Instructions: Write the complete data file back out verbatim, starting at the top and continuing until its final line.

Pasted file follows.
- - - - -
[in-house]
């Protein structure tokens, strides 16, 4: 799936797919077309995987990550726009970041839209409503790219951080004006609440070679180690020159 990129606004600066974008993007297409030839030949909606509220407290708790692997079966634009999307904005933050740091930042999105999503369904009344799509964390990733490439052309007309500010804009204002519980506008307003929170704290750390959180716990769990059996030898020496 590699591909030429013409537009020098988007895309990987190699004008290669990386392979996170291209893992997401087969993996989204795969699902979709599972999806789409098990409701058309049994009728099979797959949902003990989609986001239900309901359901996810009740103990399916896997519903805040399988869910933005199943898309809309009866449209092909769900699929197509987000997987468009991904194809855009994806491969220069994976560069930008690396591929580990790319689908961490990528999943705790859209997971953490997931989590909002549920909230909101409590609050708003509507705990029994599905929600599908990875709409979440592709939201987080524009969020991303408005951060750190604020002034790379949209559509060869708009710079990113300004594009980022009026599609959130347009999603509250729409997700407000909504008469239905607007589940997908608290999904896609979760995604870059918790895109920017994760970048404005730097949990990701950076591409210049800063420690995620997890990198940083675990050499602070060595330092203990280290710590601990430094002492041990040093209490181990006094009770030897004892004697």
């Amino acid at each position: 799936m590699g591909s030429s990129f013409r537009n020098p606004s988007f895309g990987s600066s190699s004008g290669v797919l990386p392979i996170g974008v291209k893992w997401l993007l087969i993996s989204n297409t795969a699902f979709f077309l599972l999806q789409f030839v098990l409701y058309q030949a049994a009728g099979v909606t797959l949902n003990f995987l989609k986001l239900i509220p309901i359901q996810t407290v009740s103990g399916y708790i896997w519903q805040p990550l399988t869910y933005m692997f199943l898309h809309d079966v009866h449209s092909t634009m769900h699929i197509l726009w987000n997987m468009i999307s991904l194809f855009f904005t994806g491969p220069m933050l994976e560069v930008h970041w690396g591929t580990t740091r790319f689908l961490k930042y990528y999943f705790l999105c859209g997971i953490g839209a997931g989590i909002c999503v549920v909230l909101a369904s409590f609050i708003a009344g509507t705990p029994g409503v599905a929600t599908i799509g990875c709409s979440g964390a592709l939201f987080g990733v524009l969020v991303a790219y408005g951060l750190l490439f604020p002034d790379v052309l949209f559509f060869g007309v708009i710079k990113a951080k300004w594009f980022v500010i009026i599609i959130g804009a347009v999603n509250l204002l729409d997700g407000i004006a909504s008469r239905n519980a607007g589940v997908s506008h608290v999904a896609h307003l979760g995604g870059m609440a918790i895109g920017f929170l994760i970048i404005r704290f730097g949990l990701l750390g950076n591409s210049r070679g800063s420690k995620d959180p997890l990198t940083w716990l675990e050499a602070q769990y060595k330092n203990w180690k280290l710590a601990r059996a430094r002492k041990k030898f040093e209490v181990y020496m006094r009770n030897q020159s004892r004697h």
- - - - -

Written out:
[in-house]
């Protein structure tokens, strides 16, 4: 799936797919077309995987990550726009970041839209409503790219951080004006609440070679180690020159 990129606004600066974008993007297409030839030949909606509220407290708790692997079966634009999307904005933050740091930042999105999503369904009344799509964390990733490439052309007309500010804009204002519980506008307003929170704290750390959180716990769990059996030898020496 590699591909030429013409537009020098988007895309990987190699004008290669990386392979996170291209893992997401087969993996989204795969699902979709599972999806789409098990409701058309049994009728099979797959949902003990989609986001239900309901359901996810009740103990399916896997519903805040399988869910933005199943898309809309009866449209092909769900699929197509987000997987468009991904194809855009994806491969220069994976560069930008690396591929580990790319689908961490990528999943705790859209997971953490997931989590909002549920909230909101409590609050708003509507705990029994599905929600599908990875709409979440592709939201987080524009969020991303408005951060750190604020002034790379949209559509060869708009710079990113300004594009980022009026599609959130347009999603509250729409997700407000909504008469239905607007589940997908608290999904896609979760995604870059918790895109920017994760970048404005730097949990990701950076591409210049800063420690995620997890990198940083675990050499602070060595330092203990280290710590601990430094002492041990040093209490181990006094009770030897004892004697």
């Amino acid at each position: 799936m590699g591909s030429s990129f013409r537009n020098p606004s988007f895309g990987s600066s190699s004008g290669v797919l990386p392979i996170g974008v291209k893992w997401l993007l087969i993996s989204n297409t795969a699902f979709f077309l599972l999806q789409f030839v098990l409701y058309q030949a049994a009728g099979v909606t797959l949902n003990f995987l989609k986001l239900i509220p309901i359901q996810t407290v009740s103990g399916y708790i896997w519903q805040p990550l399988t869910y933005m692997f199943l898309h809309d079966v009866h449209s092909t634009m769900h699929i197509l726009w987000n997987m468009i999307s991904l194809f855009f904005t994806g491969p220069m933050l994976e560069v930008h970041w690396g591929t580990t740091r790319f689908l961490k930042y990528y999943f705790l999105c859209g997971i953490g839209a997931g989590i909002c999503v549920v909230l909101a369904s409590f609050i708003a009344g509507t705990p029994g409503v599905a929600t599908i799509g990875c709409s979440g964390a592709l939201f987080g990733v524009l969020v991303a790219y408005g951060l750190l490439f604020p002034d790379v052309l949209f559509f060869g007309v708009i710079k990113a951080k300004w594009f980022v500010i009026i599609i959130g804009a347009v999603n509250l204002l729409d997700g407000i004006a909504s008469r239905n519980a607007g589940v997908s506008h608290v999904a896609h307003l979760g995604g870059m609440a918790i895109g920017f929170l994760i970048i404005r704290f730097g949990l990701l750390g950076n591409s210049r070679g800063s420690k995620d959180p997890l990198t940083w716990l675990e050499a602070q769990y060595k330092n203990w180690k280290l710590a601990r059996a430094r002492k041990k030898f040093e209490v181990y020496m006094r009770n030897q020159s004892r004697h």